It's hard to believe that it was four years ago today that my father passed away. December 27, 2007 was a tough day for all of us in the Mena and Jaramillo families and the vast network of friends who knew my parents. I've often thought back to that date and replayed over and over, the final words I spoke to my father. He was breathing through an oxygen mask and earlier the doctors had come in and given us the grim news...there was nothing else they could do for him, it was now only a matter of time. Being faced with the mortality of your own parent is just about the toughest thing we ever face in life. In a sense, it is also a reminder that we too are mortal and shall one day die as well. I've often wondered, when attending funerals and wakes, if some of the grieving that takes place is also for our own deaths that must inevitably arrive. I think it is, but then that's my own personal belief.
That's me in front of my Dad!
My father was awake and aware. He wasn't able to speak, due to the oxygen mask, but he nodded his head and smiled and acknowledged our last thoughts and messages to him. All his sons and daughters, grandchildren, brothers & sisters, and finally our Mom, each took a private moment to thank him for everything he had done for us, and to express our love to him as well. I remember when it came my turn to say goodbye. We just looked into each other's eyes for the longest of times. I smiled at him and he smiled back. It was a moment of complete and total communion. I saw in his eyes love, understanding, compassion and forgiveness. I gripped his hand and remarkably, his grip was strong in return. I thanked him for being the best role model a man could ever want, he nodded his head in return. That famous nod, the slight acknowledgement that he understood you completely. Over the course of my father's 84 years, he had the ability to convey so much with a slight nod of his head or a cryptic smile. So it was at this final parting. All too quickly, our personal congress came to an end. My sister came up and took her turn, and that was that. Simple and yet so profound. An hour later perhaps, or maybe two (who keeps count at these times?) and he was gone.
All too often, when we remember a loved one, we remember them in the final context of their death. When they stopped being a part of this life as we know it. So it was with my own father, at least for the first few years after his death. But I have come to realize, as I'm sure so many of you do as well, that eventually, you do remember the life of the person. The moments you shared, all through that long journey we call living. I can recall so many moments from my past with my father, (and not all of them were pleasant!) and still chuckle and laugh at those too. We remember the person who was so many things to so many people. Husband. Father. Brother. Uncle. Grandfather. Great-Grandfather. FRIEND to so many, it is truly countless. My favorite phrase that I remember my father telling me, (and he repeated it many times to me over the years), "Alex, you can never have too many friends", and so I have adopted my father's philosophy as my own. I make friends quickly. Enemies? I don't think I really have any, though there are a few folks who somehow manage to not get on the extensive, ever expanding A. Mena Christmas Card list, year in and year out. Oh well...I'm sure my Pop had a few of those as well. A few. For the most part, I am blessed with so many friends and so many family members, (most of whom, I'm actually on speaking terms with!!). It is a lasting legacy to what my father taught me about trust and friendship.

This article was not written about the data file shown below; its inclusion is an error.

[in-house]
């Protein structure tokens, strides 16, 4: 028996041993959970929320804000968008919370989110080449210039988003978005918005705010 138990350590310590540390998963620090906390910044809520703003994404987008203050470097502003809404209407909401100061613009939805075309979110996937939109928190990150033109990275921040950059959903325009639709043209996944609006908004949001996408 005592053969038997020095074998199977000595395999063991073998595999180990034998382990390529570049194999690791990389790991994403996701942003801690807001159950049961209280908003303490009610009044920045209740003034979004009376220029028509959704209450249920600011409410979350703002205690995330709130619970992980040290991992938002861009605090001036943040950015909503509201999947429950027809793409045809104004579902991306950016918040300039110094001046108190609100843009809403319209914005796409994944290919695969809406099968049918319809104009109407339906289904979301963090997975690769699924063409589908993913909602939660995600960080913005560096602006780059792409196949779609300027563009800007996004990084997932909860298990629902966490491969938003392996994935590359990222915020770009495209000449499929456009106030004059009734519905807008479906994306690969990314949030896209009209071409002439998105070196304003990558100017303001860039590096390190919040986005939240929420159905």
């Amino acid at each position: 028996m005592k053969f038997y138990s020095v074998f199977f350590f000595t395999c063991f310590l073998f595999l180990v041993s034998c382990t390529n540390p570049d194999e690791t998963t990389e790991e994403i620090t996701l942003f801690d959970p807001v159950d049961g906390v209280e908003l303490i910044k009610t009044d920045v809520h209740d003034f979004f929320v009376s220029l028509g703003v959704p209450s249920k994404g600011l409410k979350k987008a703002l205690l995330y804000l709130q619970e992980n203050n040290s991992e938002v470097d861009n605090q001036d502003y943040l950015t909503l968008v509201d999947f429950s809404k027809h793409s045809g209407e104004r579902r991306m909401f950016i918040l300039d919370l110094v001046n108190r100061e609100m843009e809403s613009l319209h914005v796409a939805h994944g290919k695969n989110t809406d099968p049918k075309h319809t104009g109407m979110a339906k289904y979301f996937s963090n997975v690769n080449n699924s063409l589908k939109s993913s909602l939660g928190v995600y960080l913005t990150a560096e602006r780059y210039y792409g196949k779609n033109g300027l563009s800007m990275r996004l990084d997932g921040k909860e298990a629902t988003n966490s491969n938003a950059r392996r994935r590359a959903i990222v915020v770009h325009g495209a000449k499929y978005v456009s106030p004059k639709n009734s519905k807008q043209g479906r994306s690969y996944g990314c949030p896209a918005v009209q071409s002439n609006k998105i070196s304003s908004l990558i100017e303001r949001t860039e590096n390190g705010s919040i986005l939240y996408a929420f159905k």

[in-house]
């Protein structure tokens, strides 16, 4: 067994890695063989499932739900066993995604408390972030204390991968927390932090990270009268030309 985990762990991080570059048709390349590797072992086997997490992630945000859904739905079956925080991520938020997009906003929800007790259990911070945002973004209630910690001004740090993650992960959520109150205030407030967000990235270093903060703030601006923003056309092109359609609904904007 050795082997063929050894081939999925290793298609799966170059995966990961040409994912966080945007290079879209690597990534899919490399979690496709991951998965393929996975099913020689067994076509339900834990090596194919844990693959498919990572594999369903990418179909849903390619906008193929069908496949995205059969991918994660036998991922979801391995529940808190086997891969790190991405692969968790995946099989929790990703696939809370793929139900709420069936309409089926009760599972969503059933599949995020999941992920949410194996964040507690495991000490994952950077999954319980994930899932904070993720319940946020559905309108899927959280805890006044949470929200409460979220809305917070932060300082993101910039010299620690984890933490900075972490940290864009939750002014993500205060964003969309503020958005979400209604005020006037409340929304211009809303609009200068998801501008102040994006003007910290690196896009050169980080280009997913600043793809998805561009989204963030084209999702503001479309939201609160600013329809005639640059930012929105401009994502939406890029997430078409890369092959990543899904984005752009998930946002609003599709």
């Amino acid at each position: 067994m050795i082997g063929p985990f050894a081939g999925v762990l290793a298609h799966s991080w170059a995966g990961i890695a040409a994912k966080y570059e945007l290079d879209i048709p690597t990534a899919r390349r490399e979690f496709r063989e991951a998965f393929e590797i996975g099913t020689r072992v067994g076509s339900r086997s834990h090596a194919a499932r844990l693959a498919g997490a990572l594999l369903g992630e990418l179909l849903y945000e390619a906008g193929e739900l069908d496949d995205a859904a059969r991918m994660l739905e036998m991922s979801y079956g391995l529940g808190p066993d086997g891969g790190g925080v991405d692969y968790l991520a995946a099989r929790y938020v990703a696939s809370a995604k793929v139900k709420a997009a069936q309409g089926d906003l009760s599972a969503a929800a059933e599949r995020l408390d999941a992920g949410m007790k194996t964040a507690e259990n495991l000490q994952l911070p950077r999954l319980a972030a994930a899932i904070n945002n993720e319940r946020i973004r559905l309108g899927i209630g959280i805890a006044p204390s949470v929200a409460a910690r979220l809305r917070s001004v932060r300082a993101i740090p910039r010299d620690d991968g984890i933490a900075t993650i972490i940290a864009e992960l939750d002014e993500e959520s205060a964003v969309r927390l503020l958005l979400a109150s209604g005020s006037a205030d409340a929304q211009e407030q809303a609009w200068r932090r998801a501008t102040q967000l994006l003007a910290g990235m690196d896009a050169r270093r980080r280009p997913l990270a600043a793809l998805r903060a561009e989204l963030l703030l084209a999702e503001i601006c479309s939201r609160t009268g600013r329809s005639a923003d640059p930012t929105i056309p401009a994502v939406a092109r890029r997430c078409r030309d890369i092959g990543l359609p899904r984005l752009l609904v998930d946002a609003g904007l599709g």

Four years is a long time. At trying times over these last four years, I have often found myself asking questions to an empty room. In the quiet stillness of the room, I will hear my father's voice answering and giving me advice. Yeah, it's probably my own conscience replying with my own counsel, but then again...the romantic in me wants to think its the former.
Briefly, a lot has happened in the last month or so concerning the production for CREW 713. We finally interviewed Mr. Robert Cash, 492nd BG veteran who had a most vivid story to tell about his crew's final mission on the Politz raid of June 20, 1944-the darkest day in the short history of the 492nd BG. We also toured the hangar facilities in Addison, TX where the Commemorative Air Force has the oldest flying B-24 liberator bomber hangared. We plan on shooting there in January of 2012. I think my Dad would approve.
Until next time, live long and prosper!